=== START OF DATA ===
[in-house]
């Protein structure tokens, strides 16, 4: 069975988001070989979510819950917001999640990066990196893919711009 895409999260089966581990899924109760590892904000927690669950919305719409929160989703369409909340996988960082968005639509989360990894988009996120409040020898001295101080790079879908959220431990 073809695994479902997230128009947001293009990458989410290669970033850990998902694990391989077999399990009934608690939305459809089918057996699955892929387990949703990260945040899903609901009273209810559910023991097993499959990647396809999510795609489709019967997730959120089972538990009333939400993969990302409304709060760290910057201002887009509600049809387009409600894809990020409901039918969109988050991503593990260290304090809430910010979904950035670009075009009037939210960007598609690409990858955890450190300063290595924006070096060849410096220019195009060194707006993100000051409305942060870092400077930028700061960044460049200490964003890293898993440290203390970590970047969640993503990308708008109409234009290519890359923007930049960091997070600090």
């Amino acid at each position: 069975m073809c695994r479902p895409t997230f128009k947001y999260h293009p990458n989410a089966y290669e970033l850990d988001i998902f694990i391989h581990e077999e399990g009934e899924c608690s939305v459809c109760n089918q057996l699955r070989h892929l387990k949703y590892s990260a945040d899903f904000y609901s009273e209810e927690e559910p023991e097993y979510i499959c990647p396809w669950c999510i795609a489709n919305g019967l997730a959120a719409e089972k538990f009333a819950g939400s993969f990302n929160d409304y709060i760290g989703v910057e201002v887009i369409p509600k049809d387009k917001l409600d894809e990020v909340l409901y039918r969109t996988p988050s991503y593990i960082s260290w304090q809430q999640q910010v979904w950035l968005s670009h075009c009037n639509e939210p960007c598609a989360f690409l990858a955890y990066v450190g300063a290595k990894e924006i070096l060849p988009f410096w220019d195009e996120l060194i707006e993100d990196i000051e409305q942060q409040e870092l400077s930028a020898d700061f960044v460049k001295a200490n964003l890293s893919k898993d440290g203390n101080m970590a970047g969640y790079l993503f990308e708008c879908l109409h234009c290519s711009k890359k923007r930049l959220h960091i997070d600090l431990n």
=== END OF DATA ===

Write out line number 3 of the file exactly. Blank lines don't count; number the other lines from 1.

């Amino acid at each position: 069975m073809c695994r479902p895409t997230f128009k947001y999260h293009p990458n989410a089966y290669e970033l850990d988001i998902f694990i391989h581990e077999e399990g009934e899924c608690s939305v459809c109760n089918q057996l699955r070989h892929l387990k949703y590892s990260a945040d899903f904000y609901s009273e209810e927690e559910p023991e097993y979510i499959c990647p396809w669950c999510i795609a489709n919305g019967l997730a959120a719409e089972k538990f009333a819950g939400s993969f990302n929160d409304y709060i760290g989703v910057e201002v887009i369409p509600k049809d387009k917001l409600d894809e990020v909340l409901y039918r969109t996988p988050s991503y593990i960082s260290w304090q809430q999640q910010v979904w950035l968005s670009h075009c009037n639509e939210p960007c598609a989360f690409l990858a955890y990066v450190g300063a290595k990894e924006i070096l060849p988009f410096w220019d195009e996120l060194i707006e993100d990196i000051e409305q942060q409040e870092l400077s930028a020898d700061f960044v460049k001295a200490n964003l890293s893919k898993d440290g203390n101080m970590a970047g969640y790079l993503f990308e708008c879908l109409h234009c290519s711009k890359k923007r930049l959220h960091i997070d600090l431990n």